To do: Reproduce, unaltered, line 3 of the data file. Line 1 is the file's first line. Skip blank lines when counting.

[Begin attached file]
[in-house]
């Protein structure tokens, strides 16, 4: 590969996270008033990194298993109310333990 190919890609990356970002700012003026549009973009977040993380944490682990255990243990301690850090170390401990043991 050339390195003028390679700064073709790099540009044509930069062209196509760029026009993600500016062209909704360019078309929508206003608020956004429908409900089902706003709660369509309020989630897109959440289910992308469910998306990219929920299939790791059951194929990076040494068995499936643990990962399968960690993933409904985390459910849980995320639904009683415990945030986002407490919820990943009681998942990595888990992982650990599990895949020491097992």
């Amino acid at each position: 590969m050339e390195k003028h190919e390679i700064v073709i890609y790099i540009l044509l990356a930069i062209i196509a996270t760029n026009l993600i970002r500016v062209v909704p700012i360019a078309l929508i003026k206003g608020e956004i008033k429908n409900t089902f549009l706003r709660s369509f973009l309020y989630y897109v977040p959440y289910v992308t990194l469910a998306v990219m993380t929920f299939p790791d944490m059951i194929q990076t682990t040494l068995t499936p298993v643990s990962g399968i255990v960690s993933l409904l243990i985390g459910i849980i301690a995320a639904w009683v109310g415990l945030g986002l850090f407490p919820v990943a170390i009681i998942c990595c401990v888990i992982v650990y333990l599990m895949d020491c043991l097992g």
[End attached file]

């Amino acid at each position: 590969m050339e390195k003028h190919e390679i700064v073709i890609y790099i540009l044509l990356a930069i062209i196509a996270t760029n026009l993600i970002r500016v062209v909704p700012i360019a078309l929508i003026k206003g608020e956004i008033k429908n409900t089902f549009l706003r709660s369509f973009l309020y989630y897109v977040p959440y289910v992308t990194l469910a998306v990219m993380t929920f299939p790791d944490m059951i194929q990076t682990t040494l068995t499936p298993v643990s990962g399968i255990v960690s993933l409904l243990i985390g459910i849980i301690a995320a639904w009683v109310g415990l945030g986002l850090f407490p919820v990943a170390i009681i998942c990595c401990v888990i992982v650990y333990l599990m895949d020491c043991l097992g």